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Germany's Right-Wing AfD Is Accused Of Exploiting Jewish Members


We have a head-spinning story from Germany now. It's the story of a far-right political party called Alternative for Germany, the AfD. This far-right party has done well in elections while claiming that Germany's identity is under threat from refugees and migrants. Now, the AfD is setting up a wing of Jewish members. In theory, Israel is aligned against the same Arabs and Muslims the AfD dislikes. The head-spinning part as the people on the far-right have also targeted Jews. Esme Nicholson reports from Berlin.



ESME NICHOLSON, BYLINE: This incident was caught on camera and shows a German man shouting abuse at the owner of Feinberg's, a well-known Jewish restaurant in the burden borough of Charlottenburg.



NICHOLSON: The man rants, what do you want here? You belong in the gas chambers. Nobody wants you here with your stupid Jewish restaurants. Mike Delberg, a restaurant regular and friend of the owner, says anti-Jewish sentiment is more brazen since the AfD's strong showing in last year's election. So the very idea that fellow Jewish citizens would vote for the party is baffling.

MIKE DELBERG: A lot of members of the party are anti-Semitic or racist and saying unbelievable things about minorities, about Jewish people, about Muslim people. How can a Jewish group form itself within a party like that?

NICHOLSON: Delberg is vice president of the German Jewish Students Union, which is organizing a protest against the group, Jews in the AfD, at their inauguration on Sunday. He warns that the AfD is trying to exploit its Jewish members.

DELBERG: The AfD tries to come over as very pro-Jewish, very pro-Israeli. It's not because they like the Jews. It's not because they like Israel very much. It's because they hate the enemies of Israel so much that they think that they have a strong partner within the Jewish community to fight those people. But we don't let exploit ourselves from these tactics.

NICHOLSON: Wolfgang Fuhl is also Jewish, but he's a founding member of the group Jews in the AfD. He scoffs at the idea of being used by his party.

WOLFGANG FUHL: (Through interpreter) Believe me, I'm not being exploited by anybody. I'm a conservative person, and I'd like to continue to live in Germany. We're roughly 140,000 Jews in this country. It would only take a week for us all to leave. And we'd be leaving not because of the AfD or the right-wing extremists but because of Islamic anti-Semitism.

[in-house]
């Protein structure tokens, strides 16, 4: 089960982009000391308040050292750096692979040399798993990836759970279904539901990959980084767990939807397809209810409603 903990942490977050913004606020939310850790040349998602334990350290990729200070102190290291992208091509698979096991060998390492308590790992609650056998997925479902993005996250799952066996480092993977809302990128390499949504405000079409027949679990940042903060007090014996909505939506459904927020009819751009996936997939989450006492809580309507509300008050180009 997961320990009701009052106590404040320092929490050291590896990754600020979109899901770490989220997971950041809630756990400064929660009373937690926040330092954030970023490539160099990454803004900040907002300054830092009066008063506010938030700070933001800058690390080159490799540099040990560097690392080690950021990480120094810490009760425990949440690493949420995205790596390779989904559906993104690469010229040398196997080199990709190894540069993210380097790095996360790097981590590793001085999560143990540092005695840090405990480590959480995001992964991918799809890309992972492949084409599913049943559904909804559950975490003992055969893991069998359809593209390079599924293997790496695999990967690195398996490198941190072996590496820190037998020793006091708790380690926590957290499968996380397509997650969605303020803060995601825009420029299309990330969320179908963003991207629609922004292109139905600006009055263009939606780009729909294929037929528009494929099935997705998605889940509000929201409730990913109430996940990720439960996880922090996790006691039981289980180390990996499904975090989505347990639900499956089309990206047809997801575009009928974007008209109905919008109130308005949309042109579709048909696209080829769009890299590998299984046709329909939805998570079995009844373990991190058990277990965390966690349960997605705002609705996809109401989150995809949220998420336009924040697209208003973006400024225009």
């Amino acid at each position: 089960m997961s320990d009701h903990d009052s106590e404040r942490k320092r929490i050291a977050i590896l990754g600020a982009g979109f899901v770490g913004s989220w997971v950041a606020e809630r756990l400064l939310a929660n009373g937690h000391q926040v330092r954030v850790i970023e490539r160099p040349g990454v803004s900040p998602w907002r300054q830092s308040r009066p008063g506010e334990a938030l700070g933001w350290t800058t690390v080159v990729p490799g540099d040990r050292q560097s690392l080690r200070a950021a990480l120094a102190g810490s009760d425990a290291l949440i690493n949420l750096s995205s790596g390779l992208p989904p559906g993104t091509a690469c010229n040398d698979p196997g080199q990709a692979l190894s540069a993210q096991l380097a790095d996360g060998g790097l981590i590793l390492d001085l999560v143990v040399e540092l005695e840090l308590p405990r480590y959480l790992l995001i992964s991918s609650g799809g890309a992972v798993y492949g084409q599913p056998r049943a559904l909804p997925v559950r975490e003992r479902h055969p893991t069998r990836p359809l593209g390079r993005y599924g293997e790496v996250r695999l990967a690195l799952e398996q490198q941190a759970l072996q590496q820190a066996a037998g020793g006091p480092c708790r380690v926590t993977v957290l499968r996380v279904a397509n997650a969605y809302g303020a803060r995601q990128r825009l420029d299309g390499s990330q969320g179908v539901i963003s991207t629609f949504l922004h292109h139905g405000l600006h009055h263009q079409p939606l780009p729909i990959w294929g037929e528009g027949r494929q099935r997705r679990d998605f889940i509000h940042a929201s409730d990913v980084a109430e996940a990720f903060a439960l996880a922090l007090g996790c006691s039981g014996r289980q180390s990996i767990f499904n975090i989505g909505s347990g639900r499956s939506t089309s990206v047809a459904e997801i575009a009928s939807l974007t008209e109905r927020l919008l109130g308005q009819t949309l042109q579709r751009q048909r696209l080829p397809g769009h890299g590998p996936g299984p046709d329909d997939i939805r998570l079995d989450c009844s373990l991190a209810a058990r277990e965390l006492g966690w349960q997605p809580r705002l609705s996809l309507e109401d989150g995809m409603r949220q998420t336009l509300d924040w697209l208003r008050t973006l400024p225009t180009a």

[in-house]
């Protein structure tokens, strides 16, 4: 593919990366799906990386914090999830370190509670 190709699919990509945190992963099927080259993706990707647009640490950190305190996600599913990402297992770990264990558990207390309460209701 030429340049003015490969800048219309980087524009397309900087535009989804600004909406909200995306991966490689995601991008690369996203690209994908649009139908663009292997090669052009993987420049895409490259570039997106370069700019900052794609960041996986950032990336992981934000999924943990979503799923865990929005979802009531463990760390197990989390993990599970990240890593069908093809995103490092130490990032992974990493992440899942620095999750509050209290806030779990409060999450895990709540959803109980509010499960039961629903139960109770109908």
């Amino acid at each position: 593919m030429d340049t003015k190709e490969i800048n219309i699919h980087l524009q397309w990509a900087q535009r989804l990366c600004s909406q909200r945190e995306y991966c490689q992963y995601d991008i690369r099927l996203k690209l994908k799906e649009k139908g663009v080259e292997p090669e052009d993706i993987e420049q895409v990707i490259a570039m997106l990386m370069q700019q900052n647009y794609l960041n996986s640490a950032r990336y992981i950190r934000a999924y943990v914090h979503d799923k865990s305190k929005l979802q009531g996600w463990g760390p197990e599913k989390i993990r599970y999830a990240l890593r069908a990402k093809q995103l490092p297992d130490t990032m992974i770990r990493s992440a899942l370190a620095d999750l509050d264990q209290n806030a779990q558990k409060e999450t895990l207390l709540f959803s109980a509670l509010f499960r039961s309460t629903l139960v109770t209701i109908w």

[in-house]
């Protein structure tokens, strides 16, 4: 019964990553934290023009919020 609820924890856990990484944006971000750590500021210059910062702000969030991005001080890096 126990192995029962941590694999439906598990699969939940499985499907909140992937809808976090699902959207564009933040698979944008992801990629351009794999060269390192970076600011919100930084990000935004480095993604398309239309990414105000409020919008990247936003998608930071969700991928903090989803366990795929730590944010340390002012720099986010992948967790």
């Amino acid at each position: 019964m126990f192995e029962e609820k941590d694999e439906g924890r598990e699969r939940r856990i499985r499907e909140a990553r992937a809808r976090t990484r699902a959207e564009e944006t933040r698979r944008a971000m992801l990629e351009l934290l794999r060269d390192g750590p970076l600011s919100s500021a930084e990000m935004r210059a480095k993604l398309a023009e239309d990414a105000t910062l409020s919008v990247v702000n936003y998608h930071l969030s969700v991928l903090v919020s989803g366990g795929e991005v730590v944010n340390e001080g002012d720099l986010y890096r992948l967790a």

NICHOLSON: Melanie Amann, reporter for the news magazine Der Spiegel, is an authority on the AfD. She says she sees a lot of parallels between the anti-Semitism of the Nazi era and the AfD's anti-Islam sentiment today.

MELANIE AMANN: From a lot of AfD leaders, you hear derogatory, aggressive general accusations towards the Muslims that can be comparable to the way the Nazis treated the Jews - for example, see them as enemies of the German people. They also use language comparing Muslims to animals like, for example, bacteria.

NICHOLSON: Back at Feinberg's Restaurant, Mike Delberg warns that Jews should be suspicious of the AfD's stance on alleged Islamic anti-Semitism.

DELBERG: Maybe they're standing by our side right now, but when they, let's say, solve the first problem, we are the next. And we just have to look back in our history to understand what we are doing when we are supporting a party like that.

NICHOLSON: For NPR News, I'm Esme Nicholson in Berlin.

(SOUNDBITE OF KIASMOS' "HELD") Transcript provided by NPR, Copyright NPR.

Esme Nicholson
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